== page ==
The first month of school has passed and the children have settled into their routines nicely. Now that the settling in has passed, a new question has started to come: "has she made any friends?" or "who does my child play with the most?" The questions surrounding friendship in the early years may not have simple answers, and there is no need for alarm when the answers may be "not yet" or "they seem to be enjoying time to play by themselves at the moment".
There’s a wide range of normal when it comes to young children making friends. By 3 years, many children are regularly involved in activities with other children such as preschool or playgroup. At this age, some children have a clear idea of who their friends are and can name them -- they might look for their friends when they arrive at the setting, and play just with them. They might even want to have playdates with friends. Other children at this age might not have friends they can name, but they might be keen on making friends or beginning to show an interest in how play works. By 4 years, most children will be able to tell the difference between ‘my friend’ and other children they know.
Some children seem to make friends with ease and get energy from being around lots of other people. Others may find this situation overwhelming. Some children might be slower to warm up and need time to observe what happens before joining in with a group. All of these scenarios are normal as each child is an individual with their own needs and abilities which extend into social skills.
Children need to learn friendship skills.
As your child plays with others, she builds skills that help her with friendships now and in the future. Sharing, taking turns, cooperating, listening to others, managing disagreement, negotiating and having fun -- all of these are friendship skills that we as adults take for granted as we have forgotten the journey we took to get to the stage that we are at now.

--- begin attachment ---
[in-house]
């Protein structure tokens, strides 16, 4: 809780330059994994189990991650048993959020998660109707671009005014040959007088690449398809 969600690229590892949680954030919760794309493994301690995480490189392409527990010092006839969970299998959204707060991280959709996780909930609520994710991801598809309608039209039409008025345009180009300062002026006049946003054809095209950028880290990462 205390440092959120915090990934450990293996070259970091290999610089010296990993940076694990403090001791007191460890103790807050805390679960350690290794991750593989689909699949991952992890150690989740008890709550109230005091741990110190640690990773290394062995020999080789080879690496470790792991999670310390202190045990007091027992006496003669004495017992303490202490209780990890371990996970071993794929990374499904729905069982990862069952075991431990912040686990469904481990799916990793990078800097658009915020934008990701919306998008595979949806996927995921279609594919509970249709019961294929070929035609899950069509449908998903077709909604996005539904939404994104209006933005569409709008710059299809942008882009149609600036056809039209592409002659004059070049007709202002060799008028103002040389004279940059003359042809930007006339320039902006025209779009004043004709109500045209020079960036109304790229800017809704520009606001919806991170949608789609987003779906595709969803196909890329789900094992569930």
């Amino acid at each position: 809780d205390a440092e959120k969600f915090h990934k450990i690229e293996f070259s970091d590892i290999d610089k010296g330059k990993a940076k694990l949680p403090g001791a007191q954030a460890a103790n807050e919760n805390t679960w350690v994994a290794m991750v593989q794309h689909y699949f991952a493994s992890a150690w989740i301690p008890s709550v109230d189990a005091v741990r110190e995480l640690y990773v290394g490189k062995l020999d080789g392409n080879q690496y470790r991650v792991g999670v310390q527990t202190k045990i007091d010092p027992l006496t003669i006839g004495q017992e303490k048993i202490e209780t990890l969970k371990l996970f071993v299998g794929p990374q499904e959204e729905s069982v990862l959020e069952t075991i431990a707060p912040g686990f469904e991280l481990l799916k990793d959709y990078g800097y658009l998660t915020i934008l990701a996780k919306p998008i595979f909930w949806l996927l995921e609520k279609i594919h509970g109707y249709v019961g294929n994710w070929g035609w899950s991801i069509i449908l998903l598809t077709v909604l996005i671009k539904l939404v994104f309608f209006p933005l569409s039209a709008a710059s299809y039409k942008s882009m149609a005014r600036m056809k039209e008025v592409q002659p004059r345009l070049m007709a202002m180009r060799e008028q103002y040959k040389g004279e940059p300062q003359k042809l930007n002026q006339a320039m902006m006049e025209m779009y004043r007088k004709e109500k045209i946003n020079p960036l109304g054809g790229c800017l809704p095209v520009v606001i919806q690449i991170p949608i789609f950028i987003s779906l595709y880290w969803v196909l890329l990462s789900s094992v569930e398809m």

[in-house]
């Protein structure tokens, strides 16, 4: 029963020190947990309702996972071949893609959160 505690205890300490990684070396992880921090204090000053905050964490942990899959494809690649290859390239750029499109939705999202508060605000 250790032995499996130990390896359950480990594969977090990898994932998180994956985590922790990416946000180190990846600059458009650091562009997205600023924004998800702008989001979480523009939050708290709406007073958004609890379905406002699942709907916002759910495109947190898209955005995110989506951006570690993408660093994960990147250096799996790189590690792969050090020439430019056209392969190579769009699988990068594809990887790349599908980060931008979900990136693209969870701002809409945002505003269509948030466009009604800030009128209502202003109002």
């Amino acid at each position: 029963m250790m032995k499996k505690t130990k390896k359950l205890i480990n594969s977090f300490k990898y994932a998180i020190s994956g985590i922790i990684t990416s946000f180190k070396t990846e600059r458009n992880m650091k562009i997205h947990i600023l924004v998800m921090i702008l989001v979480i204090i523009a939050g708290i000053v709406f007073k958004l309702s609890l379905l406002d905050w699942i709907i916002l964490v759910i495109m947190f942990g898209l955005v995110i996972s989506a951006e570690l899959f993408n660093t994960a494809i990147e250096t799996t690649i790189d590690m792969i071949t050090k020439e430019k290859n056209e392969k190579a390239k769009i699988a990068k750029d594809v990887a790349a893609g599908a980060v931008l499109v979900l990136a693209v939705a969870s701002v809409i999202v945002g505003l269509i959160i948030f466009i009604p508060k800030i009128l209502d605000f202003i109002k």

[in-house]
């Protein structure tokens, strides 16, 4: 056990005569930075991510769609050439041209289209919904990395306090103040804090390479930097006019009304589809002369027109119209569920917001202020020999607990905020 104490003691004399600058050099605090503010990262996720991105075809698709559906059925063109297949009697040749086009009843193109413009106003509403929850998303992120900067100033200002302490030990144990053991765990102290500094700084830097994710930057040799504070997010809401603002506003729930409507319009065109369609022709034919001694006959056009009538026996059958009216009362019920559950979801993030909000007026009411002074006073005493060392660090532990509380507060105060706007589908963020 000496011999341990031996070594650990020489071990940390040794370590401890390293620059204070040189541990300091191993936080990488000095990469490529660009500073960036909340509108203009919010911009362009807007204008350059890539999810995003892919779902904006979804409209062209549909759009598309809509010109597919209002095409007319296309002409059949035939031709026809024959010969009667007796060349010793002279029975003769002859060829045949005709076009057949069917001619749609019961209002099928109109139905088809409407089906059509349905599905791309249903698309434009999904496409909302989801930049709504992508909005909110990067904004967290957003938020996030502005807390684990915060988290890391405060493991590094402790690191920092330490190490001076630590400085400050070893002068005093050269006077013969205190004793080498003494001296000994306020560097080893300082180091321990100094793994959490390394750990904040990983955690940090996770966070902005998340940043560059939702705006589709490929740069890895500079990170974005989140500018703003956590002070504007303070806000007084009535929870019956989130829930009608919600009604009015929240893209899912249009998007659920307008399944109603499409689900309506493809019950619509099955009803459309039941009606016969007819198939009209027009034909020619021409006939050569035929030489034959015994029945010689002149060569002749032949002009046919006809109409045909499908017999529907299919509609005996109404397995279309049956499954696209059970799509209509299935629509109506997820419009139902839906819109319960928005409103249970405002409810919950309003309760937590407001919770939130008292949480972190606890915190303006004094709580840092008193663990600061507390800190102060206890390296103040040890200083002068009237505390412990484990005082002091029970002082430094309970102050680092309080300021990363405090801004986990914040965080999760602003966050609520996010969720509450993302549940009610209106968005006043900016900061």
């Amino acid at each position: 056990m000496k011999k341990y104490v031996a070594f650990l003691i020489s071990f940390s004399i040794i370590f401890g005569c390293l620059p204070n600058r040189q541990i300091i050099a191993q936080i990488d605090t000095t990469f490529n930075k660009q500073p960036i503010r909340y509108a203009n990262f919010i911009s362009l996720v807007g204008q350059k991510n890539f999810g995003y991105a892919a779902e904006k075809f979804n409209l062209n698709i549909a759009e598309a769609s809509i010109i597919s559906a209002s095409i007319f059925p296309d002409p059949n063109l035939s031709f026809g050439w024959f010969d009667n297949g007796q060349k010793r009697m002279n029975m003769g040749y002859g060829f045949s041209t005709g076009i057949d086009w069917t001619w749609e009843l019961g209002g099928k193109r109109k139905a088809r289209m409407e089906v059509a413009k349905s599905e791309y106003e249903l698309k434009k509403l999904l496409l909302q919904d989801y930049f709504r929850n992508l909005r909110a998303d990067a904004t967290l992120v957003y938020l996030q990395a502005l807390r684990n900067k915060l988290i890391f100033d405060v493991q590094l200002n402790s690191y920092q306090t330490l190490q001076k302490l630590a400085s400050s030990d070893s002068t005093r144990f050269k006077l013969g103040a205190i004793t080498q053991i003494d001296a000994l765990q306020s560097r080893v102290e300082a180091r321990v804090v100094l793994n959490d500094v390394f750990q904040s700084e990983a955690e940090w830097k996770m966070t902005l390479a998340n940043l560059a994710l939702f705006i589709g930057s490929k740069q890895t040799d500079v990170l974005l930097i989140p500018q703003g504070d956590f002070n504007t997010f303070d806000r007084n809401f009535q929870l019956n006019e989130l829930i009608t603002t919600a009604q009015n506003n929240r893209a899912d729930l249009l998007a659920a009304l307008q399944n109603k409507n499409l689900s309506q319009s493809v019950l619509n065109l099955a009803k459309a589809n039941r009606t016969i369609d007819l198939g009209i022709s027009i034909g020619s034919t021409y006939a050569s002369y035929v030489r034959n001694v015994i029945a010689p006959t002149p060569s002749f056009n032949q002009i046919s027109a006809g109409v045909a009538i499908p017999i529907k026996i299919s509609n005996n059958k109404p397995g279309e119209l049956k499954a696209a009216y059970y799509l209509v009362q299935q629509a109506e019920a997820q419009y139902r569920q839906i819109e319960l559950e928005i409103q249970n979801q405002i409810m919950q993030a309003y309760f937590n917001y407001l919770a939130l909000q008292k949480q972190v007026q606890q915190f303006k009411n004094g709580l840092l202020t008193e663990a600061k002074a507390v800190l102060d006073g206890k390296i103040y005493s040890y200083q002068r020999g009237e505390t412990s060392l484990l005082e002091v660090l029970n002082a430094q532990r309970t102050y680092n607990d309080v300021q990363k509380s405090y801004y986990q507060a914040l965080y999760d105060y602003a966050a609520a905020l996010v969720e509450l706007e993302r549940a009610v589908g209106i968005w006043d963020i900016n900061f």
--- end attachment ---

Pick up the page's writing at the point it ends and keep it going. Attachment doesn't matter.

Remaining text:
For example, when children begin to role-play in a play kitchen or home-corner, they have to decide what roles to take and what to do – not everyone can be mummy! And if they all want to be mum, or they have different ideas about what mums do, they have to work it out.
The journey to this point takes time, and during the first six years of life there are 6 stages of play that the children transition between. Be sure to give your child plenty of time and space to play as all the stages are important for your child’s development. They involve exploring, being creative, and having fun. This list explains how children’s play changes by age as they grow and develop social skills.
Unoccupied Play (Birth-3 Months): At this stage baby is just making a lot of movements with their arms, legs, hands, feet, etc. They are learning about and discovering how their body moves.
Solitary Play (Birth-2 Years): This is the stage when a child plays alone. They are not interested in playing with others quite yet.
Spectator/Onlooker Behaviour (2 Years): During this stage a child begins to watch other children playing but does not play with them.
Parallel Play (2+ Years): When a child plays alongside or near others but does not play with them this stage is referred to as parallel play.